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Wales target Euro 2020 spot as Ireland forced to settle for play-offs

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Ryan Giggs’s Wales side, who have already qualified for the play-offs should things not go their way, face Hungary in Cardiff knowing a victory will guarantee them a place at next year’s 24-team tournament and a chance to repeat their fairytale run to the semi-finals in France in 2016.

Despite the presence of Gareth Bale and Aaron Ramsey in their ranks, Wales have not often convinced in this qualifying campaign but a 2-0 victory away in Azerbaijan on Saturday set up this winner-takes-all showdown.

“We have got that momentum. I think we’ll have to be better than we were the other night if we are going to win,” warned Giggs.

“But I believe in the players. I believe in the group that we’ve got and the qualities they possess.”

Wales are currently third in Group E, a point behind second-placed Hungary, while 2018 World Cup runners-up Croatia have already secured top spot.

It is not quite a straight shoot-out between Tuesday’s opponents in Cardiff though — if the game ends in a draw, Slovakia can leapfrog them both by defeating Azerbaijan.

For whoever misses out on automatic qualification, there will however be a second chance to qualify via the play-offs.

That is the path Ireland will have to take if they are to reach the finals after a 1-1 draw with Denmark in Dublin on Monday saw them finish third in Group D behind Switzerland and the Danes.

“Overall I’m very pleased with the performance and very proud of the players, particularly after conceding, to push them right to the limit,” Ireland manager Mick McCarthy told Sky Sports after the game.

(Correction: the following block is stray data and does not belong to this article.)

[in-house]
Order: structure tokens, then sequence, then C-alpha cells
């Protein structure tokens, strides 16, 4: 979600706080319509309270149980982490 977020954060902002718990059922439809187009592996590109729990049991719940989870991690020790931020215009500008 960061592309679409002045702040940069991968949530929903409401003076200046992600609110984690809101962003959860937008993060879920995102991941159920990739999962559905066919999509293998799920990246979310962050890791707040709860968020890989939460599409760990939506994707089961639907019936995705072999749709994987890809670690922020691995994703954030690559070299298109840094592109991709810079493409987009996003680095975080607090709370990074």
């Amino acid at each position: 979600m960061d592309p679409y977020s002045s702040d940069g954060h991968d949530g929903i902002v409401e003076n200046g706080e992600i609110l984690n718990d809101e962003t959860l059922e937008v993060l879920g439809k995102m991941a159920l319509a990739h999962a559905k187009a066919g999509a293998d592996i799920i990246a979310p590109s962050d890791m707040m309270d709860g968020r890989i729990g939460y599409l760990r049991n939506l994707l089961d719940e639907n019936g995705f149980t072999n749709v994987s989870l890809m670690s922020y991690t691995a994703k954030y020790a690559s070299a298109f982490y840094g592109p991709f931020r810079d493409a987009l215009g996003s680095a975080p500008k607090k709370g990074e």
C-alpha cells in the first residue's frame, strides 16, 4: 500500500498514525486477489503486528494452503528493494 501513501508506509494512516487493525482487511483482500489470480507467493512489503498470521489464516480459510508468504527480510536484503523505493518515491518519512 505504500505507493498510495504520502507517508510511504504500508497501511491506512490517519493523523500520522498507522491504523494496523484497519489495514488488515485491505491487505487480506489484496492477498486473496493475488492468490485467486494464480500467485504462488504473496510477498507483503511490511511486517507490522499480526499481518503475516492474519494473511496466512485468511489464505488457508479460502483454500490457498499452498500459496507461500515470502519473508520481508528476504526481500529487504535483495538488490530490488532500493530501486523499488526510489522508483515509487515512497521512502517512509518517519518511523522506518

“Play like that in the play-offs and we can beat anybody.”

Nineteen of the 20 automatic qualifying berths for the Euros have now been allocated.

Second chance

The remaining four spots will go to the winners of the play-offs which will take place in March — the draw for those ties will be on Friday at 1100 GMT.

The draw for the final tournament will take place in Bucharest on Saturday, November 30.

The seemingly highly confusing play-off format is based on the final standings in the inaugural UEFA Nations League, which split European nations into four divisions and offered teams from each tier a second chance to qualify for the Euros.

Georgia, Belarus, North Macedonia and Kosovo will meet in the play-offs in the bottom tier League D, with the winner after two semi-finals and a one-off final advancing to a first ever major tournament.

Scotland — who finish their disappointing qualifying campaign against Kazakhstan on Tuesday — already know they will have a home play-off on March 26.

If they win that, Steve Clarke’s team will advance to a final against either Norway or Serbia for the chance to reach a first tournament since the 1998 World Cup.

Northern Ireland and the Republic of Ireland will only get an idea who they might face in the play-offs after Tuesday’s games.

As for the draw for the finals themselves, England already know they will be in the first pot of seeds alongside the likes of Italy, Belgium and Spain, who have just reappointed Luis Enrique as coach.

However, France and Germany could yet both end up in the second pot of seeds for a competition to be staged in 12 cities across 12 different nations between June 12 and July 12 next year, with the semi-finals and final at Wembley.

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I have no regrets leaving Real Madrid – Bale

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Gareth Bale says he “grew up” during his time with Real Madrid and has “no regrets” having departed the Spanish club to return to Tottenham.

Bale joined Spurs on a season-long loan earlier this month seven years after having departed north London for a then world-record transfer fee.

Despite having played a key role in Real winning four Champions League titles, Bale fell out of favour with manager Zinedine Zidane and made just 20 appearances last season as he was frozen out by the Frenchman.

 

The 31-year-old also endured a strained relationship with the Spanish media, who were highly critical of him, particularly towards the end of his time in Spain.

“No I don’t have any regrets, no,” Bale told Sky Sports. “I just try and play football, that’s all I can do and everything else that’s said externally is out of my control.

“As I said, I have no regrets of what I’ve done, whatever anyone else has said, that’s up to them. I know my opinion of myself and my family know exactly what I am, so that’s all I’m worried about.